War Against the Squirrels

When I first came to the Midwest (never having heard the term "Midwest" and thinking that Chicago was the East, near New York, but that's another story) to go to Well-Regarded University, I fell in love with the squirrels on campus. They had no predators and were relatively tame. I would feed them and I still bear a slight slight scar on my right hand from the time a squirrel came up close to me after I'd run out of nuts. The squirrel started scratching at me, thinking I was hiding more in my fist. I went to student health, and found myself saying the same thing a friend of mine had said when he was scratched by a squirrel: No, I don't know which squirrel it was.

After all, birds are banded, and I'm just reading about the Body Farm in Tennessee, where in one experiment, scientists have dabbed orange paint on flies to mark them, but the squirrels at WRU were free and anonymous. And after the squirrel wounded me, I still fed him, or his brethren.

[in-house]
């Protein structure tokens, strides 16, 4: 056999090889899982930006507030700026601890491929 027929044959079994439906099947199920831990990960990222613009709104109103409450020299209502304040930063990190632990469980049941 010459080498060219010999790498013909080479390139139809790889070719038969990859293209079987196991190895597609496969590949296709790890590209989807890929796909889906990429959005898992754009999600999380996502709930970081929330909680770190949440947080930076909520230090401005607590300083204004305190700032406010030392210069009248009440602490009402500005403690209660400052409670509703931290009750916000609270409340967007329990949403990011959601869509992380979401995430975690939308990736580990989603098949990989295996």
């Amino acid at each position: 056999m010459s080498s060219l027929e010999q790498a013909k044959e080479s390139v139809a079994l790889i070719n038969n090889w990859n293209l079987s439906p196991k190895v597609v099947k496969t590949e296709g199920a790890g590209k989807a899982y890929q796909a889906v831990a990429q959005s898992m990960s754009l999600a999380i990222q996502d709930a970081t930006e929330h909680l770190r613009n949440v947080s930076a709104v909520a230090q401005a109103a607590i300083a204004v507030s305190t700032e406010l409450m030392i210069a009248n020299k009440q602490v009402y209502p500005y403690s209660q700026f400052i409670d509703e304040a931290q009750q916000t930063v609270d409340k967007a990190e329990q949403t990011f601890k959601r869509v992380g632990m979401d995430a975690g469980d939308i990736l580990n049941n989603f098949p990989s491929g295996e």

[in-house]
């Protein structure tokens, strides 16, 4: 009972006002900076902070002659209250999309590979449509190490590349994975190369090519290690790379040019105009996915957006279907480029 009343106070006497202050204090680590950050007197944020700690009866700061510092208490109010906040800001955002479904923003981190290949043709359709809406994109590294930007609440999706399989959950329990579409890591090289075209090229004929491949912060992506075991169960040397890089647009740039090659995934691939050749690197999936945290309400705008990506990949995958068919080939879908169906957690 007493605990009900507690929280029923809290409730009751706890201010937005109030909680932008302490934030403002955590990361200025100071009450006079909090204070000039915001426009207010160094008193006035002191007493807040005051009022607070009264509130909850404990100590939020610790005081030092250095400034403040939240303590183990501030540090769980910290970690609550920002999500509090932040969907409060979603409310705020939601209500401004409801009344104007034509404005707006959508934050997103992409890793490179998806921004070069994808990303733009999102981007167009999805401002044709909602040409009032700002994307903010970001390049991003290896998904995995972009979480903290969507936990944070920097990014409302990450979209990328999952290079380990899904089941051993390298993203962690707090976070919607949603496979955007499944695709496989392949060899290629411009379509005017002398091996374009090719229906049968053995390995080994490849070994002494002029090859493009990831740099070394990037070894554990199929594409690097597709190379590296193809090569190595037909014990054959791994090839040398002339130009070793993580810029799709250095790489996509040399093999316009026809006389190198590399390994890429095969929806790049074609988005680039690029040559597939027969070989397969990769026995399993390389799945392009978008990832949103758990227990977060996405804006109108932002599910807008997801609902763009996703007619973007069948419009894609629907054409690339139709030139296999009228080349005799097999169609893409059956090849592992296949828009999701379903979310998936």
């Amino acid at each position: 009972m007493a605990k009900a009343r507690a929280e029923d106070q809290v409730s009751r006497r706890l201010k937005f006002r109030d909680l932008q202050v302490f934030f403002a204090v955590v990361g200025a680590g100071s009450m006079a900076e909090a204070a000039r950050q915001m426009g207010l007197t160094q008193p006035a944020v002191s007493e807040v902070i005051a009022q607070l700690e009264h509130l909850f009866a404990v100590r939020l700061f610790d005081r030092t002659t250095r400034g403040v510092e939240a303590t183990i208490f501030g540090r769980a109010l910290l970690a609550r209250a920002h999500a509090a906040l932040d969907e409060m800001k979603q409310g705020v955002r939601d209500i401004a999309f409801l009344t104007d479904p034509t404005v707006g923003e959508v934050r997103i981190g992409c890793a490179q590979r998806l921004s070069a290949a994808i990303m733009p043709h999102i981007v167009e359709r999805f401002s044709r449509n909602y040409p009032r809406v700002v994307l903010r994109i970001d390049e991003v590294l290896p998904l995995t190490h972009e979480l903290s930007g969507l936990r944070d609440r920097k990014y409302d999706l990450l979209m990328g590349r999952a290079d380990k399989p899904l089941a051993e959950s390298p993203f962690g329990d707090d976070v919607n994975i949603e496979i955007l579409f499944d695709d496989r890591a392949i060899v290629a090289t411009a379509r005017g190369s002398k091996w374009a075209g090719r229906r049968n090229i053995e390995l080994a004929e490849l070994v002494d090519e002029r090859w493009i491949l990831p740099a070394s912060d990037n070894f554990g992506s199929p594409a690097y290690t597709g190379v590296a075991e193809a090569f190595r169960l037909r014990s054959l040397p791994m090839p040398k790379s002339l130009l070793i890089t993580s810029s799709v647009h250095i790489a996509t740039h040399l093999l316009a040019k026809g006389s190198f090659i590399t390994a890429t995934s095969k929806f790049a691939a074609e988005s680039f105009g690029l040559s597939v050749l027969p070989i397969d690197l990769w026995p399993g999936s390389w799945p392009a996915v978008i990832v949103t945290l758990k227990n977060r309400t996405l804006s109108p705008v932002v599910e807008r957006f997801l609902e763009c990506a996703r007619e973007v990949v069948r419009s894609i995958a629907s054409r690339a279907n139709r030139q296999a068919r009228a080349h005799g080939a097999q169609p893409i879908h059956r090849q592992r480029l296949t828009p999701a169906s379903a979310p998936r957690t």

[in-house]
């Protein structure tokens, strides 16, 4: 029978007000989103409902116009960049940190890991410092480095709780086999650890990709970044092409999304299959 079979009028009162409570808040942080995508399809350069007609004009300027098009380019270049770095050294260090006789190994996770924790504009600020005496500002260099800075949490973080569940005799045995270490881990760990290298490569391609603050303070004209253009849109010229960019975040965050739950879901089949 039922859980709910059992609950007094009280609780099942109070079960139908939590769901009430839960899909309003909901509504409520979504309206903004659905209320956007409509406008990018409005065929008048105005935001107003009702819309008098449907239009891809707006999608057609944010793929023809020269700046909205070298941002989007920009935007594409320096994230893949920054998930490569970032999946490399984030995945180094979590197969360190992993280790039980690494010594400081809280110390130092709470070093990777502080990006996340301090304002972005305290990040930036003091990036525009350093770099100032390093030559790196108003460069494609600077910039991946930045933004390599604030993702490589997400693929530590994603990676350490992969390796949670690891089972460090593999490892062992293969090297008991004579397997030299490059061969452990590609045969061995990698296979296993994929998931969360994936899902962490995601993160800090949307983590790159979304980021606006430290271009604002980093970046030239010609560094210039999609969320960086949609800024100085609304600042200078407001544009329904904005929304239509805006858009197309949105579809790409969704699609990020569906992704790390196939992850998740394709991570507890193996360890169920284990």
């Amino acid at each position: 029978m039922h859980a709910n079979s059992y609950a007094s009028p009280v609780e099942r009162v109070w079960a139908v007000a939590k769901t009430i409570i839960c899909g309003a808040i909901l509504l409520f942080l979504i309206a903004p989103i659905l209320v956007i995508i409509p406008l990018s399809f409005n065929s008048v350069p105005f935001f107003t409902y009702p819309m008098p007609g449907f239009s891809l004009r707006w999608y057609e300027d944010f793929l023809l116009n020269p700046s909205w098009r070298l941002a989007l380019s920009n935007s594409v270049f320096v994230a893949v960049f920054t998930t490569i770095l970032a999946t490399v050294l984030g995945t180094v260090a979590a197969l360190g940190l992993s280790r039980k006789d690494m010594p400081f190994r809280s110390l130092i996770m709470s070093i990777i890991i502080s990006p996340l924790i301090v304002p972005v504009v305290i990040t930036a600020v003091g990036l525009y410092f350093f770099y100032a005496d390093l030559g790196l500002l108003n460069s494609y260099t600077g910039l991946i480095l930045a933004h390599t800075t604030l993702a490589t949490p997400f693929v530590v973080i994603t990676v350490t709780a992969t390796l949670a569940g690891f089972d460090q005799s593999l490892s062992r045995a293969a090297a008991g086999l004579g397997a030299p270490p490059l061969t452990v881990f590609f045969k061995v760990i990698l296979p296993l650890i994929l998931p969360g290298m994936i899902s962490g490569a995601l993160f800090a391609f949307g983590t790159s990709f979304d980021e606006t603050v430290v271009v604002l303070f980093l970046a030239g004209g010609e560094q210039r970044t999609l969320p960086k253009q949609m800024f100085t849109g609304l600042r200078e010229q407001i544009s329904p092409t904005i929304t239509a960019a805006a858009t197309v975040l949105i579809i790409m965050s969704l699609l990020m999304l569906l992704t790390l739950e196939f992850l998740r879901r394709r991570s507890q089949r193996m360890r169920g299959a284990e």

So I like squirrels.

Except when they dig up the geraniums and begonias in the flower boxes on the deck. Which they've been doing every day since we planted them. Today I found some of the plants all dug up and lying on their sides. I went on line and found one suggestion that seemed sensible: to get rocks and spray them with a vinegar and cayenne solution.

I did this. And set the rocks between the flowers. Supposedly squirrels don't like pepper. At the condo, we planted bulbs and in one flower bed sprinkled red pepper flakes to keep out the squirrels. We used moth balls on the other half, and in the spring we had about the same amount of crocuses and tulips on each side. Which proves that both were equally good--or equally bad--deterrents.